Coy Fuller, Co-Founder of Fuller Miller Construction
Large rooms free of interrupted space were typically an attribute only associated with warehouses and manufacturing facilities. They needed the room for storage, for operations, and for forklift maneuverability.
Now, however, the freedom of design and usage that come from these spaces has become mainstream. That wide, clear space free of those space-invading columns is great for auditoriums, schools, even retail and office space. And, with more uses comes greater flexibility in overall square footage.
That means metal buildings are reaching new heights and new widths, growing from the typical 10,000 to 20,000 square foot range to the immense 100,000 to 300,000 square-foot range. Or even larger.
In fact, in the last few years, Fuller Miller Construction has completed six 100,000-300,000 sq. ft. warehouse/manufacturing facilities using Star Building Systems. These super large metal buildings are perfect for growing businesses, but they also present special considerations that do not factor into smaller size buildings, such as special needs of the floor and roof.
Here are some things to consider:
The sheer volume of floor area makes the placing and finishing of the concrete slab a challenge, and that’s ignoring the need to maintain quality and stay on schedule.
To produce a slab of any size, the area of each pour must be maximized to reduce the number of pours required. While many normal floor pours may be as large as 10,000 to 20,000 square-feet, each floor pour for one of these super large buildings must be 45,000 to 50,000 square-feet. That is more than double the size of a typical large pour.
To make this pour happen, the following items should be addressed:
- Mix Design. The concrete mix design must be customized for this specific application in order to allow pumping during the placement of the ready mix. You can adjust the amount of water content to reduce the amount of shrinkage during the set and cure of the concrete, all without affecting the time for finishing operations.
- Pre-Pour Meetings. There are many people and processes involved in a concrete slab pour of this magnitude, and it is very important that the lead person of every crew involved knows their groups role, as well as the role of all the other groups. Each group leader must know the sequence and the timing of the entire operation, which will take about 12 to 16 hours. This is necessary to keep the entire operation from unraveling should one group falter in the dance routine. The consequences would be very expensive in terms of both time and money.
- Expansion and Contraction. Concrete slabs all shrink and contract as they set, resulting in the possibility of cracks. These cannot be eliminated, but they can be minimized by the selection of the type and placement of sub grade support material, the placement of vapor barriers, and, most importantly, the type and placement of reinforcing steel. Additionally, cracks can be controlled by providing a place for the slab to crack by utilizing saw cuts placed in a grid pattern across the surface of the floor slab. These saw cuts create a weakened plane and encourage the slab to crack at the saw cut, creating a nice straight groove that can then be filled with sealant. It is important to perform these saw cuts early enough in the process to be ahead of shrinkage and cracking and late enough to minimize curling of the slab.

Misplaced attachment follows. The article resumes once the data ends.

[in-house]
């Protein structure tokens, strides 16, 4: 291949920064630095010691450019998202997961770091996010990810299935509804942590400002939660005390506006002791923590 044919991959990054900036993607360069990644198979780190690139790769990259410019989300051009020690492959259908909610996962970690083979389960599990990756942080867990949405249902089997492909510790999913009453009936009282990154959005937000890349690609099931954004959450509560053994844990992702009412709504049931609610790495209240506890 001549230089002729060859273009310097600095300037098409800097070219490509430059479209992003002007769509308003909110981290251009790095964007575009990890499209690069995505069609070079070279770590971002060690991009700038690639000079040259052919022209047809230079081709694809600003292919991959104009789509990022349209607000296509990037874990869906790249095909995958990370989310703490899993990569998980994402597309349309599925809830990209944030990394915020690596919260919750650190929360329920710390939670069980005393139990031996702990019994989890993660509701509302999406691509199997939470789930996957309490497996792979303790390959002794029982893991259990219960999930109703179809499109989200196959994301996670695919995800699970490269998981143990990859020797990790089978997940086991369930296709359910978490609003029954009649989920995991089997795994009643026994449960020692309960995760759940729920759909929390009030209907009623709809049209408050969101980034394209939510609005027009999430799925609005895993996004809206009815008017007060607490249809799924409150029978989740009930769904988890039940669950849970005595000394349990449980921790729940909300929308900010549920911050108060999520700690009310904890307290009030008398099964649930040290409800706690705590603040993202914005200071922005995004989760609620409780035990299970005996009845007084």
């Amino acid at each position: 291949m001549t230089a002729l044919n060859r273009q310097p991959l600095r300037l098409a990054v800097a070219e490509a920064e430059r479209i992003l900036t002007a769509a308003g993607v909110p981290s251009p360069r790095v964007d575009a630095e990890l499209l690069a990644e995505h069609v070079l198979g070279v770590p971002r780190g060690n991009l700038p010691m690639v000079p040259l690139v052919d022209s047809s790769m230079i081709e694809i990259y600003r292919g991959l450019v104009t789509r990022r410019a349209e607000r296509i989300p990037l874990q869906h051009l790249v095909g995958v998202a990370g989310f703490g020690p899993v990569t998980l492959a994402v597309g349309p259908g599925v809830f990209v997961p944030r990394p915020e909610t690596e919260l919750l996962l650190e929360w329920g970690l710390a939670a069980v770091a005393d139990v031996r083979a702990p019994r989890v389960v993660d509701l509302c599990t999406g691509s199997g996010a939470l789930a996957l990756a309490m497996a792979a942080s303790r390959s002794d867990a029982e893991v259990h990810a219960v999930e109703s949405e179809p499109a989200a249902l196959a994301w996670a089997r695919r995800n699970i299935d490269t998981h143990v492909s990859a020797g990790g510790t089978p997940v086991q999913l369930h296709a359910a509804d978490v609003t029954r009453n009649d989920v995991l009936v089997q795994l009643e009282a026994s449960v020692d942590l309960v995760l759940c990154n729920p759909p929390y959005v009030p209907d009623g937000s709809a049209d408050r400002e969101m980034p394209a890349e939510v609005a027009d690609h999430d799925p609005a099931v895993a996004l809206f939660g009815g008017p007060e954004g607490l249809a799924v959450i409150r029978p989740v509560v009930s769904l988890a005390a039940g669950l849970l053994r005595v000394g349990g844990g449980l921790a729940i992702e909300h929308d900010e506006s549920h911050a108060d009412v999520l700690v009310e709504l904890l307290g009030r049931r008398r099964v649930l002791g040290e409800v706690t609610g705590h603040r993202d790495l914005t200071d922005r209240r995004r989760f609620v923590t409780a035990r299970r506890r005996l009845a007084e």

- Flat and Level. The size of the individual pour creates the possibility of variation in the flatness of the area within the pour. Compounding the issue is the variation between pours. Variation in flatness of the floor and levelness of the floor can result in a finished product that ends up outside the acceptable tolerances for the use of the building. For example, forklifts with small diameter tires require a flat and level floor to keep their loads in place as they travel across a large area.
- Place and Finish Methods. The method of place and finish needs to provide a tight hard surface finish that is flat and level, while minimizing and controlling cracking. This requirement creates the need to place the concrete with these items:
• Boom pump truck. A concrete pump truck that is large enough to pump the volume of concrete necessary and at the rate required to complete the pour in a continuous and timely operation.
• Laser Screed. A self-propelled, laser controlled, screed machine that begins the finishing process with a flat and level screeded slab of wet concrete.
• Riding Trowel Machines. Riding Trowel Machines with double blades to provide the floating and the troweling of the slab as it takes its initial set and then as it starts to further set. Then the final hard trowel surface can be applied. A couple of extra machines are also necessary in case of breakdowns.
• Adequate Manpower. Today’s methods use a lot of machinery and equipment, but it is still important to have adequate manpower to perform the other tasks necessary to provide the results desired.
- Quality Control. An operation with this many moving parts means there are lots of places for something to go wrong or just go unnoticed until it is too late. Additional manpower must be on hand to perform quality control functions, such as checking the slump of the ready mix concrete in each truck as it arrives, making test cylinders of each load of concrete for compression testing, observing the concrete mix as it is dumped into the pump hopper, observing the location and adjustment of the reinforcing steel just ahead of the placement of the concrete, and performing flat and level testing of the finished slab.
Check back next Wednesday for the continuation of this article and find out what special needs factor into your larger buildings’ roof design.